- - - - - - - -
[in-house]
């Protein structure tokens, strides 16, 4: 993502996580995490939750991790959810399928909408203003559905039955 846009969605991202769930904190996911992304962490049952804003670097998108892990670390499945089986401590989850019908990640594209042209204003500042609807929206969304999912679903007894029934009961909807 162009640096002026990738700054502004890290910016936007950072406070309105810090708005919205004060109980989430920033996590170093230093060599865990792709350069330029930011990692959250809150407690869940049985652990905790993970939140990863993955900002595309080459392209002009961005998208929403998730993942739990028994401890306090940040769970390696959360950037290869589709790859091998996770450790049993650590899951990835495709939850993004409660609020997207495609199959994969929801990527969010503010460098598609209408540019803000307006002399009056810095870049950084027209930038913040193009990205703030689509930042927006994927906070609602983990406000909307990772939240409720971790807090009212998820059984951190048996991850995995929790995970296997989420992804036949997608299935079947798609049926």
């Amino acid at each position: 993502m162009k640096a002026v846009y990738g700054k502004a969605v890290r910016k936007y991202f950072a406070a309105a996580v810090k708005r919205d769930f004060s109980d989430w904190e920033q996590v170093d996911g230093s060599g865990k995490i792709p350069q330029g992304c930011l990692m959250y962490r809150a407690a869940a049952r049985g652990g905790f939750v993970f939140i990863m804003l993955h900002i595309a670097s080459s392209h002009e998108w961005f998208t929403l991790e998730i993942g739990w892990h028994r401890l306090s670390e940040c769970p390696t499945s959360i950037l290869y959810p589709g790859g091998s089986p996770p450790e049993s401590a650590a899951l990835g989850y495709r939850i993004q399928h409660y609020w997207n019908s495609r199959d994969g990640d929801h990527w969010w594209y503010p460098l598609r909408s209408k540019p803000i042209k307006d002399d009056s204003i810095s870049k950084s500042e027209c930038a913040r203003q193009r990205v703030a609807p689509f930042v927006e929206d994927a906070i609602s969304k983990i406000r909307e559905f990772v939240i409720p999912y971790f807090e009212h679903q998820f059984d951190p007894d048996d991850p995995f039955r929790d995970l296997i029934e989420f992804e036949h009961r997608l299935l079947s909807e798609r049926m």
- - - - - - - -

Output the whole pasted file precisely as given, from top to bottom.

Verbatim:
[in-house]
């Protein structure tokens, strides 16, 4: 993502996580995490939750991790959810399928909408203003559905039955 846009969605991202769930904190996911992304962490049952804003670097998108892990670390499945089986401590989850019908990640594209042209204003500042609807929206969304999912679903007894029934009961909807 162009640096002026990738700054502004890290910016936007950072406070309105810090708005919205004060109980989430920033996590170093230093060599865990792709350069330029930011990692959250809150407690869940049985652990905790993970939140990863993955900002595309080459392209002009961005998208929403998730993942739990028994401890306090940040769970390696959360950037290869589709790859091998996770450790049993650590899951990835495709939850993004409660609020997207495609199959994969929801990527969010503010460098598609209408540019803000307006002399009056810095870049950084027209930038913040193009990205703030689509930042927006994927906070609602983990406000909307990772939240409720971790807090009212998820059984951190048996991850995995929790995970296997989420992804036949997608299935079947798609049926």
């Amino acid at each position: 993502m162009k640096a002026v846009y990738g700054k502004a969605v890290r910016k936007y991202f950072a406070a309105a996580v810090k708005r919205d769930f004060s109980d989430w904190e920033q996590v170093d996911g230093s060599g865990k995490i792709p350069q330029g992304c930011l990692m959250y962490r809150a407690a869940a049952r049985g652990g905790f939750v993970f939140i990863m804003l993955h900002i595309a670097s080459s392209h002009e998108w961005f998208t929403l991790e998730i993942g739990w892990h028994r401890l306090s670390e940040c769970p390696t499945s959360i950037l290869y959810p589709g790859g091998s089986p996770p450790e049993s401590a650590a899951l990835g989850y495709r939850i993004q399928h409660y609020w997207n019908s495609r199959d994969g990640d929801h990527w969010w594209y503010p460098l598609r909408s209408k540019p803000i042209k307006d002399d009056s204003i810095s870049k950084s500042e027209c930038a913040r203003q193009r990205v703030a609807p689509f930042v927006e929206d994927a906070i609602s969304k983990i406000r909307e559905f990772v939240i409720p999912y971790f807090e009212h679903q998820f059984d951190p007894d048996d991850p995995f039955r929790d995970l296997i029934e989420f992804e036949h009961r997608l299935l079947s909807e798609r049926m």